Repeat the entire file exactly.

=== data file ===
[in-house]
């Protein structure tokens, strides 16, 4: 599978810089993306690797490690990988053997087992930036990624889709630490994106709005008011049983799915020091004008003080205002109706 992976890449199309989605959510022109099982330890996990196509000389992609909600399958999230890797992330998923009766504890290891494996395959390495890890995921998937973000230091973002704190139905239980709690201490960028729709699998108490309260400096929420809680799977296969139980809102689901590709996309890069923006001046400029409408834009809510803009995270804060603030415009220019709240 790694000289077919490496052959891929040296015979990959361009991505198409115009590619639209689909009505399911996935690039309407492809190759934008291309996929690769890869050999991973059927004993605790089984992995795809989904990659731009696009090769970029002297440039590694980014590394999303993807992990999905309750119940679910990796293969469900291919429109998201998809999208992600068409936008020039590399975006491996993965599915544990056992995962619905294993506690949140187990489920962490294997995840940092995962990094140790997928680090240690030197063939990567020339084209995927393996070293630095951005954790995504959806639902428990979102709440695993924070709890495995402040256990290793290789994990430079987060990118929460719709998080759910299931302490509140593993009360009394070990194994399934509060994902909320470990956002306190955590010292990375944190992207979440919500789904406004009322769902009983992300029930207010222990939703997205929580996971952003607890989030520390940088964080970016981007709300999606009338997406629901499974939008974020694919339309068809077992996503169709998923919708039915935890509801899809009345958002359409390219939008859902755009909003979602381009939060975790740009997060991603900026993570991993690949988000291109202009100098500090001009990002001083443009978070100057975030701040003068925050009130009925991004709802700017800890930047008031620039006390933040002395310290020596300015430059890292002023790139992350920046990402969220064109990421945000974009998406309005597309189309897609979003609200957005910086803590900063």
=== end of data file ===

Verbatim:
[in-house]
């Protein structure tokens, strides 16, 4: 599978810089993306690797490690990988053997087992930036990624889709630490994106709005008011049983799915020091004008003080205002109706 992976890449199309989605959510022109099982330890996990196509000389992609909600399958999230890797992330998923009766504890290891494996395959390495890890995921998937973000230091973002704190139905239980709690201490960028729709699998108490309260400096929420809680799977296969139980809102689901590709996309890069923006001046400029409408834009809510803009995270804060603030415009220019709240 790694000289077919490496052959891929040296015979990959361009991505198409115009590619639209689909009505399911996935690039309407492809190759934008291309996929690769890869050999991973059927004993605790089984992995795809989904990659731009696009090769970029002297440039590694980014590394999303993807992990999905309750119940679910990796293969469900291919429109998201998809999208992600068409936008020039590399975006491996993965599915544990056992995962619905294993506690949140187990489920962490294997995840940092995962990094140790997928680090240690030197063939990567020339084209995927393996070293630095951005954790995504959806639902428990979102709440695993924070709890495995402040256990290793290789994990430079987060990118929460719709998080759910299931302490509140593993009360009394070990194994399934509060994902909320470990956002306190955590010292990375944190992207979440919500789904406004009322769902009983992300029930207010222990939703997205929580996971952003607890989030520390940088964080970016981007709300999606009338997406629901499974939008974020694919339309068809077992996503169709998923919708039915935890509801899809009345958002359409390219939008859902755009909003979602381009939060975790740009997060991603900026993570991993690949988000291109202009100098500090001009990002001083443009978070100057975030701040003068925050009130009925991004709802700017800890930047008031620039006390933040002395310290020596300015430059890292002023790139992350920046990402969220064109990421945000974009998406309005597309189309897609979003609200957005910086803590900063």